Volunteering: the biggest stories of 2015

The government pledged to give employees of large organisations up to three days' leave to volunteer

Corporate volunteering
Corporate volunteering

The Conservative Party sprung a surprise on the sector in the general election campaign by pledging to give employees of large organisations up to three days’ leave to volunteer.

The pledge was welcomed by many in the sector, but once the party was in government it  became apparent that fulfilling it would not be easy because of the potential costs to businesses. The Daily Mail's consultant editor Andrew Pierce suspected that the pledge would be ditched, but the government  maintained that it would go ahead with proposal.

The proportion of adults in England taking part in formal volunteering remained broadly the same at 27 per cent, according to the Cabinet Office’s annual Community Life survey. But, towards the end of the year, the National Council for Voluntary Organisations raised concerns about the future of survey, arguing that the Cabinet Office’s plans to overhaul it posed a risk to its usefulness.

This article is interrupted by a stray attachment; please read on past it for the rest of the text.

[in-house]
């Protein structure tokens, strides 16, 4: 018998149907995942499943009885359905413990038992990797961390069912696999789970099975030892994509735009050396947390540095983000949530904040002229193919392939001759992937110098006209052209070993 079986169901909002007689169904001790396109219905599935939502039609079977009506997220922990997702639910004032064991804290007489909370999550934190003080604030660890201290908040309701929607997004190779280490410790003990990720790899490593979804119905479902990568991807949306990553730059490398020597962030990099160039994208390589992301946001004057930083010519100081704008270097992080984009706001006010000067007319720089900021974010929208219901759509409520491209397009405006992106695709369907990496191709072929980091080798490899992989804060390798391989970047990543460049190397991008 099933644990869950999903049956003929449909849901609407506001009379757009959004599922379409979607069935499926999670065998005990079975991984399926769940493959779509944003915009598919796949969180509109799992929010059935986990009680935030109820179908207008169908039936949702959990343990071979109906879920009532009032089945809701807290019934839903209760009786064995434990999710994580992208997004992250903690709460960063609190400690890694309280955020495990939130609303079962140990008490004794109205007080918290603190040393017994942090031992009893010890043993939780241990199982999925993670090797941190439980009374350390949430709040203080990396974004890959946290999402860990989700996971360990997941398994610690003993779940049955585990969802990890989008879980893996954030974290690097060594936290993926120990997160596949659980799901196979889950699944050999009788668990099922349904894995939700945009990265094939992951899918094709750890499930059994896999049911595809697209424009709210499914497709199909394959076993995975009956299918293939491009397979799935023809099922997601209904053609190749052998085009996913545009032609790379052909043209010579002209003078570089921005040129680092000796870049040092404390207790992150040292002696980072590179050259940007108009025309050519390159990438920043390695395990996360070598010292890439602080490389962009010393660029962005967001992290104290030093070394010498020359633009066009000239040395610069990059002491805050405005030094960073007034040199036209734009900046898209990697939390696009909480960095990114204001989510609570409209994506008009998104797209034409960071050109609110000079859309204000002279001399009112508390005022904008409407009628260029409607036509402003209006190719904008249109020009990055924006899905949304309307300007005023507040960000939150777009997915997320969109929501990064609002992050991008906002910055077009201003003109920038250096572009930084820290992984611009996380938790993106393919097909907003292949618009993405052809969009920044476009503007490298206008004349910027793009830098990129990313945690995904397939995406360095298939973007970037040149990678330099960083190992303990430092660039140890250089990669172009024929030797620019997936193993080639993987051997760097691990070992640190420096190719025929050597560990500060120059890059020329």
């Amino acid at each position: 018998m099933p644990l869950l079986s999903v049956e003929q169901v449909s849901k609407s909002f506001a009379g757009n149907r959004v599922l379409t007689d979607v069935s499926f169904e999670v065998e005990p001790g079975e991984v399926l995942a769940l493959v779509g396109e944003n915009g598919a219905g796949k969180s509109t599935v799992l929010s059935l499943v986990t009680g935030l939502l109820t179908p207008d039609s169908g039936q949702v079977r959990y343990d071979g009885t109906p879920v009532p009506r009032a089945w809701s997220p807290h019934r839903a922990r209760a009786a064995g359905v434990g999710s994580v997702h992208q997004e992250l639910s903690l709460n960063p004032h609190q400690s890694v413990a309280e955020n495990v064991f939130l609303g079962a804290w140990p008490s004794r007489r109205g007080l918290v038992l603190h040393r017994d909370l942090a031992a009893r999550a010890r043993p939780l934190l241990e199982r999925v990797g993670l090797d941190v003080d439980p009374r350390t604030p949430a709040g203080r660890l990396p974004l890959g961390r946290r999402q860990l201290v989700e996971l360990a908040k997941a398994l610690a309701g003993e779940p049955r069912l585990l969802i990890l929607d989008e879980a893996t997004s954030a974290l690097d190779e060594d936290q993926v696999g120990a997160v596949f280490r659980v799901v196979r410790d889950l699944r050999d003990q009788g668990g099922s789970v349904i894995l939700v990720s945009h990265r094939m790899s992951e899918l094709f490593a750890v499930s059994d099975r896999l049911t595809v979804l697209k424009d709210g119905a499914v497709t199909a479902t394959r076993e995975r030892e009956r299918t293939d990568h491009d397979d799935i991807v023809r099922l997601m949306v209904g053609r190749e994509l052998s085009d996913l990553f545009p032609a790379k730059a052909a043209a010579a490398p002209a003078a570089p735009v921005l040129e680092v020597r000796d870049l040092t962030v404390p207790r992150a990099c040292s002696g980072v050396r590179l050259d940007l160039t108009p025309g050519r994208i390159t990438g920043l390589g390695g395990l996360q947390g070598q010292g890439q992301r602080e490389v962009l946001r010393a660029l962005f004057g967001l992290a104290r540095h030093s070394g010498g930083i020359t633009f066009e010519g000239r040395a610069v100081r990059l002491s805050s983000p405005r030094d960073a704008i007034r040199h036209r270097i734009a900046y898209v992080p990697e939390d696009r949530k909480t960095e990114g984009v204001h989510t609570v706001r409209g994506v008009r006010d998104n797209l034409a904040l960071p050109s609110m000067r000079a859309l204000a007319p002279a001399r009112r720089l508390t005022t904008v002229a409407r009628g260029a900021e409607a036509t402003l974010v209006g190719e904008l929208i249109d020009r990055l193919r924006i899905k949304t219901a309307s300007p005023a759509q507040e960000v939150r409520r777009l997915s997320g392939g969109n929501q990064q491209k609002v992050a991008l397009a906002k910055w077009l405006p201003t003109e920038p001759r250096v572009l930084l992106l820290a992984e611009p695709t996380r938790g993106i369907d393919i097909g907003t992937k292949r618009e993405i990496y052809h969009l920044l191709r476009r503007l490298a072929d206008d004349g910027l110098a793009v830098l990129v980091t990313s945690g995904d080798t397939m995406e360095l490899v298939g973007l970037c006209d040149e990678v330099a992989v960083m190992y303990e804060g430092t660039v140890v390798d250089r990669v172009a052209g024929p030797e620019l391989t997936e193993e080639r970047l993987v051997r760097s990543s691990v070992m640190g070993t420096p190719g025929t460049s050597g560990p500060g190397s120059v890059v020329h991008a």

Several organisations urged improvements to volunteering policy. In April, Citizens Advice called on volunteering organisations and the government to create a new form of "responsive volunteering", while the Scout Association warned that the sector could be losing out on more that 15.4 million hours of youth volunteering time.

There was good news for youth volunteeering in late November when the government announced in the Comprehensive Spending Review that it would expand the number of places on its National Citizen Service programme to 300,000 by 2019/2020, despite ongoing problems attracting participants. 

The charity Community Service Volunteers changed its name to Volunteering Matters to make its mission clearer to the public

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